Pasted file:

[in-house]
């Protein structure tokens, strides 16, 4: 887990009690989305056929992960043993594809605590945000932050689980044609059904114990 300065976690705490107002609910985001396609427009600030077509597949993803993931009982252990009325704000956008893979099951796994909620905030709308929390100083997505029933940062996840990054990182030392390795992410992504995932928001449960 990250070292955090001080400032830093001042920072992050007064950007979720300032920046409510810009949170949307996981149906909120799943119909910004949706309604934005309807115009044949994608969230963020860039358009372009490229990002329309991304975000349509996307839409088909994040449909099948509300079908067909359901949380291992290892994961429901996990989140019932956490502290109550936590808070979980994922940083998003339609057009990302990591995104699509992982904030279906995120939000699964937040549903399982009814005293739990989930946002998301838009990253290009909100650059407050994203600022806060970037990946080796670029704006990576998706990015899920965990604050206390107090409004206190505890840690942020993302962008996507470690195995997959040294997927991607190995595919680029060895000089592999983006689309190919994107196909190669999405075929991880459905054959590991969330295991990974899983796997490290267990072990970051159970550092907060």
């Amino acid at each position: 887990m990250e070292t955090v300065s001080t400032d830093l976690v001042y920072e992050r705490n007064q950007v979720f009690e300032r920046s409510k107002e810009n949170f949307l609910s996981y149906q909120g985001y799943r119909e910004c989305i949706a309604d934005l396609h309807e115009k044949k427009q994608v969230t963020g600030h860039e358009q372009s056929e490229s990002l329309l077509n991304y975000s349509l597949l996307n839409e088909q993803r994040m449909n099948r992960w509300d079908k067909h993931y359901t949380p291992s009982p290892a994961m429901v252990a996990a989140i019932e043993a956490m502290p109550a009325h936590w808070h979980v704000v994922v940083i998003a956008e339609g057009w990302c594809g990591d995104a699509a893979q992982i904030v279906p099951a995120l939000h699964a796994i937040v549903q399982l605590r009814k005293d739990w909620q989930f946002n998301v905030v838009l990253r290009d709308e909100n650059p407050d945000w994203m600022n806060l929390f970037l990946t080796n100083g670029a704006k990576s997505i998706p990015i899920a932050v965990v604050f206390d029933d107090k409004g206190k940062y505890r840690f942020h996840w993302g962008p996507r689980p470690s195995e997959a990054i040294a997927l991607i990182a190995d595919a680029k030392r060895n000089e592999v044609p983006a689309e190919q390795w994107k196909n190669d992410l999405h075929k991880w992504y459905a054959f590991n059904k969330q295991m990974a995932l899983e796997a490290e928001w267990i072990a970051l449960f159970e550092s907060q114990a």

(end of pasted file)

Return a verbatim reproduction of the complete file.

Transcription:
[in-house]
């Protein structure tokens, strides 16, 4: 887990009690989305056929992960043993594809605590945000932050689980044609059904114990 300065976690705490107002609910985001396609427009600030077509597949993803993931009982252990009325704000956008893979099951796994909620905030709308929390100083997505029933940062996840990054990182030392390795992410992504995932928001449960 990250070292955090001080400032830093001042920072992050007064950007979720300032920046409510810009949170949307996981149906909120799943119909910004949706309604934005309807115009044949994608969230963020860039358009372009490229990002329309991304975000349509996307839409088909994040449909099948509300079908067909359901949380291992290892994961429901996990989140019932956490502290109550936590808070979980994922940083998003339609057009990302990591995104699509992982904030279906995120939000699964937040549903399982009814005293739990989930946002998301838009990253290009909100650059407050994203600022806060970037990946080796670029704006990576998706990015899920965990604050206390107090409004206190505890840690942020993302962008996507470690195995997959040294997927991607190995595919680029060895000089592999983006689309190919994107196909190669999405075929991880459905054959590991969330295991990974899983796997490290267990072990970051159970550092907060």
């Amino acid at each position: 887990m990250e070292t955090v300065s001080t400032d830093l976690v001042y920072e992050r705490n007064q950007v979720f009690e300032r920046s409510k107002e810009n949170f949307l609910s996981y149906q909120g985001y799943r119909e910004c989305i949706a309604d934005l396609h309807e115009k044949k427009q994608v969230t963020g600030h860039e358009q372009s056929e490229s990002l329309l077509n991304y975000s349509l597949l996307n839409e088909q993803r994040m449909n099948r992960w509300d079908k067909h993931y359901t949380p291992s009982p290892a994961m429901v252990a996990a989140i019932e043993a956490m502290p109550a009325h936590w808070h979980v704000v994922v940083i998003a956008e339609g057009w990302c594809g990591d995104a699509a893979q992982i904030v279906p099951a995120l939000h699964a796994i937040v549903q399982l605590r009814k005293d739990w909620q989930f946002n998301v905030v838009l990253r290009d709308e909100n650059p407050d945000w994203m600022n806060l929390f970037l990946t080796n100083g670029a704006k990576s997505i998706p990015i899920a932050v965990v604050f206390d029933d107090k409004g206190k940062y505890r840690f942020h996840w993302g962008p996507r689980p470690s195995e997959a990054i040294a997927l991607i990182a190995d595919a680029k030392r060895n000089e592999v044609p983006a689309e190919q390795w994107k196909n190669d992410l999405h075929k991880w992504y459905a054959f590991n059904k969330q295991m990974a995932l899983e796997a490290e928001w267990i072990a970051l449960f159970e550092s907060q114990a």